Stories from the Stringam Family Ranches of Southern Alberta

From the 50s and 60s to today . . .



Saturday, August 11, 2018

Paltry Sum

A few days ago, Husby and I went to a movie. 

We enjoyed it.
And we got in for the price of $25.00 for the two of us.
And that included two drinks, and a bag of popcorn to share.
Bargain.
And as he was swiping his debit card, I was remembering another theatre experience.
In another time.
For the paltry sum of fifty cents . . .

Fifty cents used to be a lot of money.

And gave you the ability to do amazing things.
Let me explain . . .
Saturday.
That wonderful day of the week when one didn't have to dive frantically from their beds, feverishly dash through a morning routine, and drive frantically to catch the school bus.
No.
On Saturday, one could leisurely climb out of bed.
Enjoy a healthy breakfast.
And spend the morning . . . diverting.
Okay, well I don't know about the rest of the family (ie. Mom . . . and everyone else), but could.
And the best part of Saturday?
Talking Dad into taking me and my siblings into town for the movies.
Remember, we lived twenty miles away.
On sketchy 'gravelled' roads.
Sometimes, it took a great deal of talking.
On the days we were successful, he would pull up to the theatre, hand each of us fifty cents, and wave as we scrambled for the door.
The smell of freshly popped and popping corn would wash over me the instant I stepped inside. Clutching my money, I made a dash for the admissions counter and handed over half of my precious coins.
Then I took up a post in front of the all-important concession and eyed the limitless possibilities.
After several moments of tempting myself with mouth-watering indecision, I made my choice.
Inevitably, a glass bottle of Grape Crush (with the all-important paper straw) and a bag of popcorn.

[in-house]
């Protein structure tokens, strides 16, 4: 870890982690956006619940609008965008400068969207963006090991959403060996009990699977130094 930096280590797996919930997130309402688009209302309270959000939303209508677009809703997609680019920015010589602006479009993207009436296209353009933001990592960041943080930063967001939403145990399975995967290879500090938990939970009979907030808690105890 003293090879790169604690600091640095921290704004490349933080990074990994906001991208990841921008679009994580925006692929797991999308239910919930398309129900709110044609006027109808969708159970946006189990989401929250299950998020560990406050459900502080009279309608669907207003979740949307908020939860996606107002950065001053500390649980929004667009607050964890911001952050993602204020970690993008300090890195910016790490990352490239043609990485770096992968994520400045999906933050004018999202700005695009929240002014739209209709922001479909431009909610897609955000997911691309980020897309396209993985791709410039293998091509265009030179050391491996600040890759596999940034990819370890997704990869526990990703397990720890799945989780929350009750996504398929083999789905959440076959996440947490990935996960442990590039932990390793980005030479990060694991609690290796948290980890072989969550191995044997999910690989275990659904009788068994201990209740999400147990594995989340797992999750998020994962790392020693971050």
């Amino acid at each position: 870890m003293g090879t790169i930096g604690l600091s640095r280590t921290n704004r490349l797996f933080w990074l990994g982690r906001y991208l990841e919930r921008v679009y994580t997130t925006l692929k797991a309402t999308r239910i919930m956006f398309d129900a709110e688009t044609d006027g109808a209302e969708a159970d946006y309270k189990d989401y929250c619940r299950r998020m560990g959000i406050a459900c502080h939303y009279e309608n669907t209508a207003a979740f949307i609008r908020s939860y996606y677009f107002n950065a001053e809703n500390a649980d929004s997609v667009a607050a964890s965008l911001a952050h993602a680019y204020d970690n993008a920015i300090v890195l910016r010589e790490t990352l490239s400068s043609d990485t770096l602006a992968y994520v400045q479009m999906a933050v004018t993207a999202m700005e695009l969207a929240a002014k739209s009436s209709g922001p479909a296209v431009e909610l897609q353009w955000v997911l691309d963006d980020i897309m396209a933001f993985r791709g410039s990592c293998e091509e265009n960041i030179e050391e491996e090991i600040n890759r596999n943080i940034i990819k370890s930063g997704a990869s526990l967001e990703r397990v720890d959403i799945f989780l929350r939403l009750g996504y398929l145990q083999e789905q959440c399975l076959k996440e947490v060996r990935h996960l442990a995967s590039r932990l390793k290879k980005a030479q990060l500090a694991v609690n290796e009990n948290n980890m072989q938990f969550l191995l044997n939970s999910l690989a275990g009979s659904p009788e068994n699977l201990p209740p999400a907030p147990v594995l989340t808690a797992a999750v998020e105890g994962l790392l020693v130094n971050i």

With a nickle for a package of red licorice.
Then, clutching my booty and my ticket, I would approach that magical doorway to infinite worlds and possibilities.
The door-keeper would tear my precious ticket in half with a grin and an, “Enjoy the show!” and I was inside.
The curtains, deep green velvet, would be tightly closed, hiding the magic behind them.
Reverently, eyes glued to them, I would slowly make my way down the sloping, creaking wooden floor to my chosen seat.
Somewhere near the front.
Preferably in the first two rows.
Then, one hand stuffing popcorn into my mouth, and the other clutching my precious bottle of pop, I would settle back.
Waiting for the magic.
Waiting to be transported to another place and time.
Suddenly, the house lights would dim and a bright beam would shoot through the air and snare the green curtains in a noose of light.
They would slowly begin to part.
I should mention here that, for years, I thought that the thick, heavy curtains actually became opaque.
And that the beam of light was shining through them from the back.
Yeah. So, Einstein, I wasn't.
Moving on . . .
For the next two hours, I was somewhere else.
Watching the lives and/or exploits of someone else.
It was magic.
Occasionally, reality would intrude for precious seconds.
Especially if the projectionist was a bit slow in starting the second and/or third reels.
But mostly, my immersion was happy and complete.
Another world.
Another time.
Another life.
Complete with yummy snacks.
All opened to me for the paltry sum of fifty cents.

5 comments:

  1. Fifty cents was incredible riches wasn't it? Mind you it was also more than twice what I was paid an hour in my first job.

    ReplyDelete
  2. I know that prices have gone up on everything but theatre prices seem to have outpaced everything else. It costs as much to go to a movie as it does to get a pretty decent meal here. I can just see you with your popcorn and grape pop. Bliss!

    ReplyDelete
  3. I wasn’t taken to that many movies but...growing up in New York City I was taken to Radio City Music Hall for biblical spectaculars several times-and even the annual Christmas show.

    ReplyDelete
  4. I never got to go to the movies as a child - there weren't any near us - we used to go to the drive-in though - sitting in the back seat with our parents in the front - craning around them to see the show. Good times.

    ReplyDelete
  5. The dimming of cinema lights is one of the most magical of childhood moments. I remember similar days way back when it was two shillings. One shilling for the ticket and one shilling for snacks. Almost always a box of maltesers for me. (Two shillings later became twenty cents, but by then cinema tickets cost far more)

    ReplyDelete

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